To verify the effect of the protein on the transport, negative control of activity was simultaneously evaluated with 3 h incubation at 4 °C.
Fluorescence measurements (Rho123: 505 nm excitation wavelength; 534 nm emission wavelength) of individual cells were performed with a Becton-Dickinson Fluorescence Activated Cell Sorter (FACS) Calibur cytometer equipped with an argon laser. Data was acquired from 10 000 cells. Lymphoid region was selected, based on size and granularity (Fig. 1), and log fluorescence was collected and displayed as a single parameter histogram. Geometric mean fluorescence intensity (because the data is acquired as a logarithm) was obtained. P-gp activity was calculated as the ratio of mean fluorescence intensity for Rh123 in Rh123 + Verapamil/Rh123 as recommended by Marie15.

Fig. 1.- Dot-plot from mononuclear cells isolated from whole blood. Data obtained from side scattered (SSC) and forward scattered (FSC-H) light in a flow cytometer, defining cellular size and granularity.

The coefficient of interassay variation was determined by repeating the method five times with a sample taken from a unique donor obtaining a value of 13%.
RPMI 1640, FBS and PBS were acquired from Gibco. Ficoll-Paque PLUS was provided by Amersham Biosciences. Rhodamine 123 and Verapamil hydrochloride were dissolved in distilled water, fractioned and kept at -20 °C until use (Sigma-Aldrich, USA). PSC833 was generously provided by Novartis, Switzerland.
The normal and bimodal distribution of P-gp activity in the population as well as sex differences were analyzed by the Kolmogorov-Smirnov test16. Age and P-gp activity were correlated by linear regression analysis.
The differences between men and women were estimated by Mann-Whitney U-two tailed-test17. The difference in proportion of men and women groups were estimated by a test for proportions18.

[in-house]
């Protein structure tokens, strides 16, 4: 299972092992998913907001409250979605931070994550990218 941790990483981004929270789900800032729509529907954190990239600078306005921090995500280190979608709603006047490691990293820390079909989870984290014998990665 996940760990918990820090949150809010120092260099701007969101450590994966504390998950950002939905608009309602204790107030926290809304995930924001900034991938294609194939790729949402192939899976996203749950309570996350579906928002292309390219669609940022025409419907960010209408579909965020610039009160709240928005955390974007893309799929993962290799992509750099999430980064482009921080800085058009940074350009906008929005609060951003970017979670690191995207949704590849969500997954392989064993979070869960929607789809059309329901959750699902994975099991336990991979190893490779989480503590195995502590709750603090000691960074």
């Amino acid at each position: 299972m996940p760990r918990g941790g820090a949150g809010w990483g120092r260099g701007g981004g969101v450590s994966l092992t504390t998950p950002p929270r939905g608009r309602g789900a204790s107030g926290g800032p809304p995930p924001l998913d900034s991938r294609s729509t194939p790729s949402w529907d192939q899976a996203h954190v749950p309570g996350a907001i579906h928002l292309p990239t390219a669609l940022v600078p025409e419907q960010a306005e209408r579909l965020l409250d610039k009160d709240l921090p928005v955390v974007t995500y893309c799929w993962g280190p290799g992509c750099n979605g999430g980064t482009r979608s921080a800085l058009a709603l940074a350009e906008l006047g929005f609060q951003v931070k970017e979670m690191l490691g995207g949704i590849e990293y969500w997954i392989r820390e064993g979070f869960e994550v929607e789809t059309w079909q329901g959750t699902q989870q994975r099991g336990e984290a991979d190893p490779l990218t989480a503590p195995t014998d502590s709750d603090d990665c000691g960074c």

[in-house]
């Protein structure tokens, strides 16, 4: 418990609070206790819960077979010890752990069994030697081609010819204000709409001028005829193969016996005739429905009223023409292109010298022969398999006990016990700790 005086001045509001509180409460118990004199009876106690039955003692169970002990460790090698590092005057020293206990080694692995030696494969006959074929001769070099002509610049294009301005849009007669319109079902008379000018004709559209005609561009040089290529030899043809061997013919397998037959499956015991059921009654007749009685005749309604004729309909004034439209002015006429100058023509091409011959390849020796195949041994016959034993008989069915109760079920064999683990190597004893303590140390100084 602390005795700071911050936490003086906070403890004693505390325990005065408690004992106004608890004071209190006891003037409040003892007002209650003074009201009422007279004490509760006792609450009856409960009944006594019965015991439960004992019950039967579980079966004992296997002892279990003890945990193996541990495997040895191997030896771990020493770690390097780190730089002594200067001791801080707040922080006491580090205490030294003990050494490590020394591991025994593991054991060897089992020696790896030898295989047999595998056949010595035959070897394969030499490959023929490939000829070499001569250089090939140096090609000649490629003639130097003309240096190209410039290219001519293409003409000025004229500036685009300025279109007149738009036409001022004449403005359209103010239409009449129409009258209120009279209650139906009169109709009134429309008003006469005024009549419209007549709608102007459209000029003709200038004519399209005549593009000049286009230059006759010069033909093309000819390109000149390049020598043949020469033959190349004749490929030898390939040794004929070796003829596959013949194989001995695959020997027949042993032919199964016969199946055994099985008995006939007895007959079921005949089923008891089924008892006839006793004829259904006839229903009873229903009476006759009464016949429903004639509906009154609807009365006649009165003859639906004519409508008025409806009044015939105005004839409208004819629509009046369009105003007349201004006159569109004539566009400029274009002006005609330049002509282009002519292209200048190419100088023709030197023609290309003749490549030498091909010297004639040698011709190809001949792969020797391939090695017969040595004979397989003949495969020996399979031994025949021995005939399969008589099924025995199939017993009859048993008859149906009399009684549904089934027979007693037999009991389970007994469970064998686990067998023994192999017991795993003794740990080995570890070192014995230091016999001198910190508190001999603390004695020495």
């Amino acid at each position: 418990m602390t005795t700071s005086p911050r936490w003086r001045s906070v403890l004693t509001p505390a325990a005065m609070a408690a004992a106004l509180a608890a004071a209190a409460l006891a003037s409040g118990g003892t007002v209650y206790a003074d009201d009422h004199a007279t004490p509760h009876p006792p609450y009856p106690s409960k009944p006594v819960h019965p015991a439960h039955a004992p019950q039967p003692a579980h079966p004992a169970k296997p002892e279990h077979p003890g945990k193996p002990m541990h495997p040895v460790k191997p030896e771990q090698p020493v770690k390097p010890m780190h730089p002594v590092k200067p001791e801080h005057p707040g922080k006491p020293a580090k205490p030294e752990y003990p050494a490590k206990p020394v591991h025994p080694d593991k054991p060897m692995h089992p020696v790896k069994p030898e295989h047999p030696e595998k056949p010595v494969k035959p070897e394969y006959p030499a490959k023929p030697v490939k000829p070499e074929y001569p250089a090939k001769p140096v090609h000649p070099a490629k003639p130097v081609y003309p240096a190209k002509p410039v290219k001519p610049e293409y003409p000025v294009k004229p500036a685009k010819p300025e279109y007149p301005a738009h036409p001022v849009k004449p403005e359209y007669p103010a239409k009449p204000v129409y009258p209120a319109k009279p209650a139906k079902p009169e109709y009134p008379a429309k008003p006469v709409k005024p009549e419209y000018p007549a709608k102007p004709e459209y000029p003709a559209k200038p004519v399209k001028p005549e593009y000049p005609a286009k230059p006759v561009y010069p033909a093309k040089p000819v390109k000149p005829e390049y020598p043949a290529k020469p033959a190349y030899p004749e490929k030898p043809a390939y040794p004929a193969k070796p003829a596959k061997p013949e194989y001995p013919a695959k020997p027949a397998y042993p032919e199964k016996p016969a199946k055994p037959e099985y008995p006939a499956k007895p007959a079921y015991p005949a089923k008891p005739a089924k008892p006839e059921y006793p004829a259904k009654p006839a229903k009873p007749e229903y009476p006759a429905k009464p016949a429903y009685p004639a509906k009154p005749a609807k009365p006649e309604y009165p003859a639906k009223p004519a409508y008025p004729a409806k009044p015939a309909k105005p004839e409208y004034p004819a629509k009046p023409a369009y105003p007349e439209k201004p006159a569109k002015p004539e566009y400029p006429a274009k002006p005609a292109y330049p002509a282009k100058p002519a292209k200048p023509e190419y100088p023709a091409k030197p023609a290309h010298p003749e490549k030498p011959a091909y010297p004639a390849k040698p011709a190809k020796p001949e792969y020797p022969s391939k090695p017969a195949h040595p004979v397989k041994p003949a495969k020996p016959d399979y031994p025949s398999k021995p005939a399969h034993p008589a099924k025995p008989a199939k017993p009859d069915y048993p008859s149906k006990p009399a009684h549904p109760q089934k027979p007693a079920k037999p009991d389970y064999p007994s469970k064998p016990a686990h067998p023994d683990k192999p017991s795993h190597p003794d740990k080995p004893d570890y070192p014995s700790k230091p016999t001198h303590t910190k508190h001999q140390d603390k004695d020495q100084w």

In all cases, p-values < 0.05 were considered significant.


The samples evaluated were from Caucasian healthy adults. Demographic characteristics are resumed in Table 1.

TABLE 1.- Demographic table of subjects studied

In order to study lymphocytic P-gp functionality, an efflux assay was carried out. Cells were preloaded with the probe of interest (Rh123), washed twice with PBS and the resulting intracellular fluorescence was measured by FACS flow cytometry, after incubation with and without calcium blocker verapamil, a P-gp competitive inhibitor. Inhibition of the transporter would result in a major amount of probe in the cell19. Rh123 efflux index value was determined by the ratio of fluorescence between inhibition and activity. As lymphocytes are identified by physical parameters (Fig. 1), the fluorescence obtained in each condition is generated by the remaining probe in each cell, according to the level of P-gp activity which varies depending on the cell lineage20. Therefore, our results refer to the mean of P-gp activity considering all the lymphoid lineages present in peripheral blood.
Figure 2 shows that chemical competitive inhibition with Verapamil (100 μM) as well as physical inhibition at 4 °C (lowering metabolism) showed less Rh123 efflux compared with control cell incubated at 37 °C. Similar results were obtained with PSC833 (1 μM) as inhibitor.

Fig. 2.- Rhodamine 123 fluorescence in lymphocytes. Logarithmic fluorescence intensity in lymphocytes stained with Rhodamine 123 (RHO) and incubated for 3 h in dye free media at 4 °C (a) and 37 °C (b); at 4 °C (c) and 37 °C (d) in the presence of verapamil (100 μM). a. Control at 4°C. b. Control at 37ºC. c. Inhibitor at 4 °C. d. Inhibitor at 37 ºC

In the population studied, we observed that Rh123 efflux assay yielded a great dispersion in P-gp activity values ranging from 1.04 to 3.79 (Fig. 3). The distribution of P-gp activity was better described by a bimodal model, according to Kolmogorov-Sirnov test. The frequency adjusts to the following equation:

F = 0.70 N (2.11; 0.43) + 0.30 N (3.29; 0.26)

where 0.70 and 0.30 represent the proportion of each group and 0.43 and 0.26 the standard deviations of P-gp activity of each group, respectively. P-gp activity differences between these two groups are statistically significant (p< 0.05).

Fig. 3.- Distribution of P-gp activity among 61 healthy Caucasian subjects. P-gp is expressed as the ratio of mean fluorescence intensity for Rh123 as Rh123 + verapamil/Rh123.

Taking this in account, a ratio around 2.1 represents a low P-gp activity, while values around 3.3 may represent a major P-gp activity, revealed by a higher efflux of the dye.
The study of the relationship between subjects´ age and P-gp activity showed no statistical significance (Fig. 4).